On average, GHP members in our sample maintained their membership for about 40 months out of the maximum possible 60 months, suggesting a stable enrollment pattern. About 20% of the members in our sample switched from a non-PHN site to a PHN site during our study period, while only about 1% switched from a PHN site to a non-PHN site.

Table 2 shows the regression coeffi cients and their corresponding 95% CIs for the key covariates in the 2 models (with and without the interaction effects between drug coverage and PHN exposure). In both models, the coeffi cients on the PHN exposure variables are consistently negative and get increasingly larger as the length of exposure increases, suggesting that longer PHN exposure is consistently associated with lower total cost. However, in contrast, the coeffi cient estimates on the interaction terms between drug coverage and PHN exposure are consistently positive, suggesting that there is a significant interaction between them.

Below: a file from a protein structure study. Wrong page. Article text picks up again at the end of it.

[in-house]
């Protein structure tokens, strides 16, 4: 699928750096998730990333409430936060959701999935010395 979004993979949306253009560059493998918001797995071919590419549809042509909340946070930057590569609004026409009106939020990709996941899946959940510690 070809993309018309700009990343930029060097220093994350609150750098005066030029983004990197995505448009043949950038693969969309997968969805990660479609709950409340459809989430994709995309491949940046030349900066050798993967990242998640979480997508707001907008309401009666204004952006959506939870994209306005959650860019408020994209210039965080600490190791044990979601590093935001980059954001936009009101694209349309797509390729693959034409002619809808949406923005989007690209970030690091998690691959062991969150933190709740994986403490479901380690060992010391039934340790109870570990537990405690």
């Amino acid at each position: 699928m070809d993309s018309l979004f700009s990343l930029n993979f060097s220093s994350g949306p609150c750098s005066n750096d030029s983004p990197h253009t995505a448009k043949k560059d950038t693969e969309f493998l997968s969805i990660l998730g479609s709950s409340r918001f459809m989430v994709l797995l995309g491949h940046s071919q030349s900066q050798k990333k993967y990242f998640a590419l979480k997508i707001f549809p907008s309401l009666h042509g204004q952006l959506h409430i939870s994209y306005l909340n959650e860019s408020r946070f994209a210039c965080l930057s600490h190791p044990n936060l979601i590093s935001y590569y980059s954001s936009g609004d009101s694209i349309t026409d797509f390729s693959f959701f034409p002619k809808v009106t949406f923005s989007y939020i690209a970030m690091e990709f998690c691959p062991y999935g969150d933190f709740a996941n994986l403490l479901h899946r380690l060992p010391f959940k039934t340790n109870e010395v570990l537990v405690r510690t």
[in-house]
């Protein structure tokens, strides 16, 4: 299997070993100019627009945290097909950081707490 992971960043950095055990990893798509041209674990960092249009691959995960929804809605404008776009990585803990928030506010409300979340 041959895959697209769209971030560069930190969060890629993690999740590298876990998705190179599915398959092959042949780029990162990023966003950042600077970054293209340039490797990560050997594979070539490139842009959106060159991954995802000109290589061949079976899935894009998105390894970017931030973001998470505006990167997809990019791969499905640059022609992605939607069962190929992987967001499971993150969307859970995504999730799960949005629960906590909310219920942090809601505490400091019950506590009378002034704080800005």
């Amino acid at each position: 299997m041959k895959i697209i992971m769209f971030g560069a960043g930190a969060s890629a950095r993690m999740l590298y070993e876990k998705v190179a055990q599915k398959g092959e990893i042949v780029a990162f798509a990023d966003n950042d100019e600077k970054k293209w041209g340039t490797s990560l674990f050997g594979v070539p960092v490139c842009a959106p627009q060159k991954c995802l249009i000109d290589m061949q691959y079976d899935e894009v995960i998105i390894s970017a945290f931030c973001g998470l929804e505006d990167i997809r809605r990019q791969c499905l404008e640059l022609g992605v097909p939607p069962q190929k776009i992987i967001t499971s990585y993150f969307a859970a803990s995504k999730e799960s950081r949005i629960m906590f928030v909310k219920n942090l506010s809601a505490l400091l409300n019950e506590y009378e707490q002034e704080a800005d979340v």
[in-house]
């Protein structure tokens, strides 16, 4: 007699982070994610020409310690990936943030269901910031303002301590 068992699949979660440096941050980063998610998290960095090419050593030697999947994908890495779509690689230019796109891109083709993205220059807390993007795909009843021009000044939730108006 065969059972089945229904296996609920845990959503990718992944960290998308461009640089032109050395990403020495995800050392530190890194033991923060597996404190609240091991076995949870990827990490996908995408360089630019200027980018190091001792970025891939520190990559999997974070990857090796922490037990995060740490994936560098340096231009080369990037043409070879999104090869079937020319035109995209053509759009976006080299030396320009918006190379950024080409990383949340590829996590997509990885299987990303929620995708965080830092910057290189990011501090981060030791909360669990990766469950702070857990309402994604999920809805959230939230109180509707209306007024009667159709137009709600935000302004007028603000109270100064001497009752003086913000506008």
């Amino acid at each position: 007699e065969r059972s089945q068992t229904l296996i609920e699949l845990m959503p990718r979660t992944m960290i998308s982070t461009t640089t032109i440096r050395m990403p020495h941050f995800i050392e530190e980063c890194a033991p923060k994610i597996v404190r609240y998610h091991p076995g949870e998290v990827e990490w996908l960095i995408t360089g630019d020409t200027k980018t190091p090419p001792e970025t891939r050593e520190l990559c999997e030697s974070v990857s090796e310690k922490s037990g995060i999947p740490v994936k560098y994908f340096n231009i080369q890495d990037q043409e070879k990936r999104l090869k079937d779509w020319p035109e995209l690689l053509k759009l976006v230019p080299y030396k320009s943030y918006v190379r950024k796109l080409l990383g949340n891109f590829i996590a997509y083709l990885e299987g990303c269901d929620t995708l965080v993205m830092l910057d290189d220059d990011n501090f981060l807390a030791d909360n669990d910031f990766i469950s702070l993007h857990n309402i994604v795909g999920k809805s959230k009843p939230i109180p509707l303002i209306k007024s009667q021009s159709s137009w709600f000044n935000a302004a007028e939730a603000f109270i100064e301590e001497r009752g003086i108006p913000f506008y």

Table 3 shows the estimated percent savings and the corresponding bootstrapped 95% CIs as obtained from the regression model parameter estimates shown in Table 2. Table 3 clearly supports the hypothesis that a longer exposure to PHN is associated with lower total cost and therefore greater savings, regardless of whether the interaction effects were included in the model. The largest and statistically most signifi cant percent saving was achieved in the highest category of PHN exposure (>24 months) in both models.

Overall, the estimated total cumulative savings to Geisinger attributable to PHN from its inception in November 2007 through December 2010 is 7.1% using the model that includes the interaction effects and 4.3% using the model that does not include the interaction effects, both of which are statistically significant (ie, greater than 0). However, there is no statistically significant difference between these 2 estimates, as indicated by the large overlapping CIs around these estimates (the overlap in the intervals ranges from 2.6% to 8.3%).